THE PLANT POD PROPOSAL BRIEF A project that protests deforestation and encourages urban greenery.
THE PROBLEM Every year more than 8.5 million hectares of tropical rainforests are being razed. Deforestation is a direct cause of the 6th mass extinction of planet Earth, an ongoing mass extinction with a rapid rate of 27000 species disappearing annually.
“With the current rate of extinction, 20% of all species would be gone by 2022. And if the rate of human destruction continues, one half of all species will disappear in 100 years.” -E.O.Wilson, one of the greatest biologists of our time
As these species vanish from the globe, the world will be a poorer and less colorful place. But do we care? So little action is taken that I doubt it. Why don’t people care? Perhaps it’s because we all live in our own bubble. We miss out what is really happening out there in nature, we don’t see and we don’t feel. We have no connection with nature and therefore no love for it. If one has no love for something, why should he care?
“I think that our distance from nature is already a cliché. City dwellers often have no relationship with animals or greenery.” -Edina Tokodi, creator of the “living graffiti”
So, the problem is there isn’t enough element of nature in the bubble we live in. We need more to remind us of worlds beyond our walls.
EXAMPLES A very good example will be Edina Tokodi’s Living Graffiti, where she would create images on wall using living moss or scrubs. Edina builds on her characteristic meme of shadows-of wild-life — the fuzzy and simple reminders for urbanites that there is a wilderness out there beyond our cities. “For me, the reaction of life on the street is also very important. I am curious about how people receive them, if they just leave them alone, or if they want to, take care of them or dismantle them.” Said Edina. -article by Abigail Doan, Inhabitat
MY APPROACH My approach on raising environmental awareness is also using plants as the element. Since plants best represents nature and the issue of deforestation. The idea is to design a device that could hold seeds in it, and could be hidden anywhere in the city environment without people noticing it. It will reveal itself as the plant grows up. It delivers the message: nature can occur anywhere, as long as we donâ€™t stop it. The devise is to be made out of degradable recycled material (fast food paper bags etc.), so as the plant grows, the package degrades and disappears. The package is only needed to hold soil & water and protect the seeds while it grows, once the plant is big enough, it can sustain itself as the package fades away. These seed packets shall be largely distributed across the city environment, such as hanging from the walls of alley ways, hidden behind a sign board, stuck under public seating, and all sorts of unexpected places. This can also test the relationship between people and plants. Will people remove a living plant just because it is growing in the wrong place, for instance on a public chair? Or would people rather enjoy their presence? After all, who are we to decide where should a living plant grow and where it shouldnâ€™t? Earth is a place for all life form to share. If this project is a success, another similar devise would be properly designed, and released as a product to be used as household item. It is a vessel that holds plants, but most importantly, it should make planting very easy. For instance, watering should be automatic, so the owner doesnâ€™t have to constantly remember to water the plant. Easy planting encourages the laziest people to bring plants home. When everyone has plants at home, the connection between plants and human is improved. So the next time one sees a report on deforestation, he could feel the pain too.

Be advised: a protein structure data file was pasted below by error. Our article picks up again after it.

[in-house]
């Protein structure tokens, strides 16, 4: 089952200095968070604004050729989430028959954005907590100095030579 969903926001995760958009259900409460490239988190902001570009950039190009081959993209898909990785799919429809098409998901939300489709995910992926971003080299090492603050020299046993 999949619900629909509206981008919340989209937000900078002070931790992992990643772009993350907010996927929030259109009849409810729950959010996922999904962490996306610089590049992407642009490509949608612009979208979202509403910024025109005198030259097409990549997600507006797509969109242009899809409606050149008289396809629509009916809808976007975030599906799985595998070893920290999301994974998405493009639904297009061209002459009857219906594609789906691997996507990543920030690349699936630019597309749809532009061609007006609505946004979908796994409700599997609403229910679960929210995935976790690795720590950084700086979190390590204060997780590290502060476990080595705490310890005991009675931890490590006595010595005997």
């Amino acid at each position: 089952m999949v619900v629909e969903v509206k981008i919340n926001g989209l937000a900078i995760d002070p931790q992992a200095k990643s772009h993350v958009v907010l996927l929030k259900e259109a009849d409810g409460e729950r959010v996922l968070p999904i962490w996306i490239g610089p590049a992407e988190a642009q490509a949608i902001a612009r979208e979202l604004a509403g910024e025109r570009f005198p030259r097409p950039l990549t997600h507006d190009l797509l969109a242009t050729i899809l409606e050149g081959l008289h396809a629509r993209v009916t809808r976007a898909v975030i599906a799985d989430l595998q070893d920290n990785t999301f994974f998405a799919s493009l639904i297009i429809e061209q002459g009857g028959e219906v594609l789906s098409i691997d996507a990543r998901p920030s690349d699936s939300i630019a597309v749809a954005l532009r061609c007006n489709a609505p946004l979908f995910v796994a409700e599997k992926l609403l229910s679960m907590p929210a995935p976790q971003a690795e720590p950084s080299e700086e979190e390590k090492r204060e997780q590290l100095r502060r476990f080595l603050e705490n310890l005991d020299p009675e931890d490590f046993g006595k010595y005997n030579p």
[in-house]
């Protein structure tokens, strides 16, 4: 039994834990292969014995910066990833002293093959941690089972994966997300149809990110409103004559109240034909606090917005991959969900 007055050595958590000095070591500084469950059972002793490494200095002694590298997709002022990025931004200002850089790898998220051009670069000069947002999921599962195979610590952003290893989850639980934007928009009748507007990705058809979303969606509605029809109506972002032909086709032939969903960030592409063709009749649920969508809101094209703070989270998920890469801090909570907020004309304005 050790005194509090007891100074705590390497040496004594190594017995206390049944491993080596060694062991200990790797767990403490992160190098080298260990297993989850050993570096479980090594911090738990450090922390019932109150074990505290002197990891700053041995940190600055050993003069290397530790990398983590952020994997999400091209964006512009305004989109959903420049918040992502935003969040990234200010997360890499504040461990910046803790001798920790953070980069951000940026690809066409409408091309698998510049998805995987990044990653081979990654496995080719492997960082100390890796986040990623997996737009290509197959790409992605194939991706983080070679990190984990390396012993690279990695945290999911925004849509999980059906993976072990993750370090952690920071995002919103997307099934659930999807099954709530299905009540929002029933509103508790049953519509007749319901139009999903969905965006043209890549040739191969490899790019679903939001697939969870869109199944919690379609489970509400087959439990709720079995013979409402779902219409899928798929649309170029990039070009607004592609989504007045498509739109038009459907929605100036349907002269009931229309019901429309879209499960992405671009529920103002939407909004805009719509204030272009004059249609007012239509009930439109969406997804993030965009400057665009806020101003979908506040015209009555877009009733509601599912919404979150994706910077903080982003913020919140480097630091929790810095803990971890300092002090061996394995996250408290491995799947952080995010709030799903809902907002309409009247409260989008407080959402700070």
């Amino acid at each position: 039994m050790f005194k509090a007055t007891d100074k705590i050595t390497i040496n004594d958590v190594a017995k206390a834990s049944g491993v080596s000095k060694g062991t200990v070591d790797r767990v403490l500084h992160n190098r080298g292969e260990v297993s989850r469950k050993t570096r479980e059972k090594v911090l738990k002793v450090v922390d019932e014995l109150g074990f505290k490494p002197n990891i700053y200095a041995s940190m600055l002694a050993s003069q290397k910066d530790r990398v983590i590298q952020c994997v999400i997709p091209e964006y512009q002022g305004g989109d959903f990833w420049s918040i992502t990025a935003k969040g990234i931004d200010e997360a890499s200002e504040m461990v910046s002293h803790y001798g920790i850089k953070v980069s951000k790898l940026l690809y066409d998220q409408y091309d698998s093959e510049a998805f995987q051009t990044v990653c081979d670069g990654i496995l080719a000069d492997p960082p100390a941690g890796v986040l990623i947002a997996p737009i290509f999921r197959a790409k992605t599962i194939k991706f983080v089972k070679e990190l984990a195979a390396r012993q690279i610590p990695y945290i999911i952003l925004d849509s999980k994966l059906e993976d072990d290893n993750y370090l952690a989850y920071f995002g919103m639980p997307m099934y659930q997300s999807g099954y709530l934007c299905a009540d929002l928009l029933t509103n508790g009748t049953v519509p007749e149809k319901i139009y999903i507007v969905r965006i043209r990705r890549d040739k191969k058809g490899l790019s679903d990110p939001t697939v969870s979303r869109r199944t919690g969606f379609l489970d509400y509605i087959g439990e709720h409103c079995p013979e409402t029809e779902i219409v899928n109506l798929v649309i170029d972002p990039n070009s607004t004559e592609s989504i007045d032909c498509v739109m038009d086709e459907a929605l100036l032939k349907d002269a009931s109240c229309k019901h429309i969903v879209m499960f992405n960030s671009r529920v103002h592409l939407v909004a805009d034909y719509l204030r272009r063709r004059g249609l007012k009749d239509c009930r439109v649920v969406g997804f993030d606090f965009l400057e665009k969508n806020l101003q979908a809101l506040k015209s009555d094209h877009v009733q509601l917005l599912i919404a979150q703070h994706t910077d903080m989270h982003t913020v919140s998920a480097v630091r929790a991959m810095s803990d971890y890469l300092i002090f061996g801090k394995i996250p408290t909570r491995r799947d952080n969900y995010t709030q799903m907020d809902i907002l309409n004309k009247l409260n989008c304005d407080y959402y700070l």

The project structure: The informal urban practice of distributing seeds across the city, leads to the opportunity for a product that encourages urban greenery.